Chrysler has been building engine for almost a hundred years, so I am sure they have the know how to make an engine last 1 million miles!
One thing I know, frequent oil changes helps and promotes longevity of an automobile engine.
The Grosvald’s 301,000-mile 1992 Jeep Cherokee
by Steve and Mary Kay Grosvald (edited by Bill Cawthon)
Our 1992 Jeep Cherokee Laredo was delivered new as my company car. When I left the firm I purchased it, since we have large dogs and it’s the perfect vehicle for our needs. Since then we’ve enjoyed over 300,000 miles of generally trouble-free driving [301,225 miles as of November 18, 2010]. The Jeep is primarily my wife’s car.
I’ve always enjoyed tinkering with cars. Our other car – “mine” – is a 1986 Toyota Supra, also in great condition with only 127,700 miles.
Other than the first year or so, I’ve done all the oil changes and lube jobs. Since it’s a 4x4 I want to make sure all the lube points are properly serviced. About the time it hit 150,000 miles I began replacing one quart at each oil change with a quart of Lucas Heavy Duty Oil Stabilizer. I use 5 Minute Motor Flush before every oil / filer change. It’s paid off: no engine problems and the acceleration is as good as new. Spark plugs are changed every 24 months and none come out oily, just light to medium tan. I change the coolant every 2-3 years.
Over the years I’ve installed two radiators, put in a couple of thermostats, two oxygen sensors, replaced the valve cover gaskets, a heater control valve, an idler pulley, spark plug wires, distributor caps, rotors and assorted hoses.
I had Goodyear or Jeep install couple of water pumps, an alternator, Monroe shocks, brake jobs, and serpentine belt replacements (though I’ve done that once as well). I also had one pitted windshield replaced, and a couple of mufflers and one catalytic converter professionally installed.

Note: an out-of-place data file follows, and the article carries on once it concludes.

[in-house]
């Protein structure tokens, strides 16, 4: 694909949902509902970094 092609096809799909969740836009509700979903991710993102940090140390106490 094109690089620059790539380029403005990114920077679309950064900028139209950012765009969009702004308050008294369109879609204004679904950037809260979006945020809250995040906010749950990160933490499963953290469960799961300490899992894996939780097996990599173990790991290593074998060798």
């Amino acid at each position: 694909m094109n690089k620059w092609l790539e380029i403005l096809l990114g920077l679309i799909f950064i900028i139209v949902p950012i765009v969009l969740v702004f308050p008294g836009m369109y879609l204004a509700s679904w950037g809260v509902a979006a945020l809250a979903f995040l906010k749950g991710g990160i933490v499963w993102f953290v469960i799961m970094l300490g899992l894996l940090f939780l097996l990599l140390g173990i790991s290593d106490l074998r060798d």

Major work by the Jeep dealer has included replacement of the air conditioner compressor and related parts, the main oil seal, wheel alignments, and similar work.
About five years ago our car was stolen and, unbelievably, found by the police within about eleven hours. The thieves had broken into the fixed wing window on the driver’s side and smashed the trim on the steering column to start the car with a screwdriver. Until then I didn’t realize how easy it was.
We got a call from the police at 3:00 AM that our car had been found. We immediately drove to the site where the police had caught the suspects. After a few days of starting it with the screwdriver I studied the procedures to fix the damaged parts associated with the ignition switch. It required a parts kit called a rack kit C – cost about $65 and working slowly with the Jeep provided diagrams and photos it took me about three days to fix. I learned a lot about tilt steering wheels, wheel pullers and compression rings. But mainly I learned I don’t want to do that job again. Nonetheless it was an interesting experience.
I keep the cosmetics in very good condition and have used Armor All for decades. One of my mainstays for replacement parts is A1 Chrysler, in north Tulsa. It’s a great bone yard and I’ve been able obtain parts to fix or update the Jeep. In addition to obtaining the replacement wing window and overhead power lock circuit board which the thieves had smashed, (I had to order a new after-market remote using the code on the circuit board), here are a few other items I’ve purchased there: